make WWAY your homepage  Become a fan on facebook  Follow us on twitter  Receive RSS Newsfeeds  MEMBERS: Register | Login

Crash test: SUVs may not be safer

New crash tests from the Insurance Institute for Highway Safety find that there are wide variations in the way mid-size SUVs protect motorists in serious side crashes. Startling new test results show SUVs may not be a whole lot safer than a mid-sized car if you're hit from the side in an auto accident. Adrian Lund with the Insurance Institute for Highway Safety said, "With these mid-sized SUVs we would expect them to do a little better in the side impact test than cars because they're higher off the ground." The Insurance Institute for Highway Safety crunched the numbers on the Chevy Trailblazer, Nissan Pathfinder and Xterra, the Toyota 4runner, Ford Explorer and Jeep Grand Cherokee. In front crashes the Chevy Trailblazer received an acceptable rating, a step below the other five SUVs which did a good job protecting drivers. But several of SUVs were panned after a test that simulates being struck in the side by a similar sized vehicle traveling 31 mph. Lund said, "You can see there is just too much intrusion, even in this larger vehicle. We need better protection in side impact." Only three SUVs offered good protection - the Toyota 4runner, and the Nissan Pathfinder and Xterra. But both Nissan vehicles performed poorly without their optional side airbags. In some cases even side airbags didn't help. The Explorer rated acceptable, the Grand Cherokee and Trailblazer just marginal, they had airbags to protect the head, but not the torso. All automakers have said they are going to make side airbags standard equipment by 2009. And by 2011 they are going to be required by the federal government as well.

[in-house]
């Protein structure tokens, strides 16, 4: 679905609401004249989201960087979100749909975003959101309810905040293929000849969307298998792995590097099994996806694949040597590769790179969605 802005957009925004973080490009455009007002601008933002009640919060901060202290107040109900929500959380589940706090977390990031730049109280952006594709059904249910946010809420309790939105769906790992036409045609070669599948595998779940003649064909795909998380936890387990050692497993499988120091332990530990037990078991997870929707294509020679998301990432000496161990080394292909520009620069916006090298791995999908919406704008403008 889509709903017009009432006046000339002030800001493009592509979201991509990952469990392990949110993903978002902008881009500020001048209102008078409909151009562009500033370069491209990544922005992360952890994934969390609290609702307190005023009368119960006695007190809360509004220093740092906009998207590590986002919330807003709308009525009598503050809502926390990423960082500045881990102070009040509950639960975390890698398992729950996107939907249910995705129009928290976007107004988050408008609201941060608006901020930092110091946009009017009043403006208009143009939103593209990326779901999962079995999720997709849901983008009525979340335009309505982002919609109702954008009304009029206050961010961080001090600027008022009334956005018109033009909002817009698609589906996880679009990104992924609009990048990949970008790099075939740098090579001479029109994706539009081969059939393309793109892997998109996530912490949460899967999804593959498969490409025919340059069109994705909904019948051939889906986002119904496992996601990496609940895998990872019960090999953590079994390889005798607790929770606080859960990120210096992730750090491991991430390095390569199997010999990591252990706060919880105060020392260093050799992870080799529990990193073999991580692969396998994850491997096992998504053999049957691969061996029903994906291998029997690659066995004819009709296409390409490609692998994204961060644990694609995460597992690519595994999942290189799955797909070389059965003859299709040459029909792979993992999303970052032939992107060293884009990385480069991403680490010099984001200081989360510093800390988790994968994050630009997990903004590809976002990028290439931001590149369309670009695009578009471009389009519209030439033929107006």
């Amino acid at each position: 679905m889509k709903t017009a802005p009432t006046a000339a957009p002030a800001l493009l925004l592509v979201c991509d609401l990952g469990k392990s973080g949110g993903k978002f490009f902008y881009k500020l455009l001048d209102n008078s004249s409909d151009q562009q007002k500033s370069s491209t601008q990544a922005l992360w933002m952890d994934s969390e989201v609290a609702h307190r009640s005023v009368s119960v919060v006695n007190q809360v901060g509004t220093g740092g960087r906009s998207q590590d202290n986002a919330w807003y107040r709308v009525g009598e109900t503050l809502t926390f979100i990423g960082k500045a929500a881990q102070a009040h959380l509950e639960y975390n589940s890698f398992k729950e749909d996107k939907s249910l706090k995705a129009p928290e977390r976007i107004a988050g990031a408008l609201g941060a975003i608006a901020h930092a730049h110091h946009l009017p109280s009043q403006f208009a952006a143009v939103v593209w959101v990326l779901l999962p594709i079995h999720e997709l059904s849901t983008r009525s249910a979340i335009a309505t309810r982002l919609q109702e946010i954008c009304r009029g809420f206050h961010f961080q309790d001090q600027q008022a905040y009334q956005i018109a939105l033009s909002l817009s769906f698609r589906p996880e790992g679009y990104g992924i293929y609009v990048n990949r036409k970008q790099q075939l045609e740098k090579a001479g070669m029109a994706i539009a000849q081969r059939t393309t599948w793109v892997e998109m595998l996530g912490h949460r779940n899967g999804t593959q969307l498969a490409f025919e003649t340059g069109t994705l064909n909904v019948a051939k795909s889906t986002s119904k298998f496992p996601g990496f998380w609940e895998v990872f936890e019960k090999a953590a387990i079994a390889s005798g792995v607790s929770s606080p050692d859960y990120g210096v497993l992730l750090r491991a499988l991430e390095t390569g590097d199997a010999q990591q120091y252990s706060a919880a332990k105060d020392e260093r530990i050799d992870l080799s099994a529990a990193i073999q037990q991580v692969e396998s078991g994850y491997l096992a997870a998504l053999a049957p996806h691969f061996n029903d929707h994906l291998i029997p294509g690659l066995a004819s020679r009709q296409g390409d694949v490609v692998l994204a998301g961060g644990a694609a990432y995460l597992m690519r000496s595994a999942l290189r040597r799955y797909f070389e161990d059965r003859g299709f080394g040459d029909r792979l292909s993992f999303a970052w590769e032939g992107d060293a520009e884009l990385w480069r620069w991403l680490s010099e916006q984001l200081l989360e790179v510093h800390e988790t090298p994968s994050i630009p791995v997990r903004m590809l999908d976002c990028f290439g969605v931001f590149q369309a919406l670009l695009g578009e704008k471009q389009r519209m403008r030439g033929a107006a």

Disclaimer: Comments posted on this, or any story are opinions of those people posting them, and not the views or opinions of WWAY NewsChannel 3, its management or employees. You can view our comment policy here.



The content of this field is kept private and will not be shown publicly.
  • Web page addresses and e-mail addresses turn into links automatically.
  • Lines and paragraphs break automatically.

More information about formatting options

To prevent automated spam submissions leave this field empty.
Please re-enter the code shown in the image below.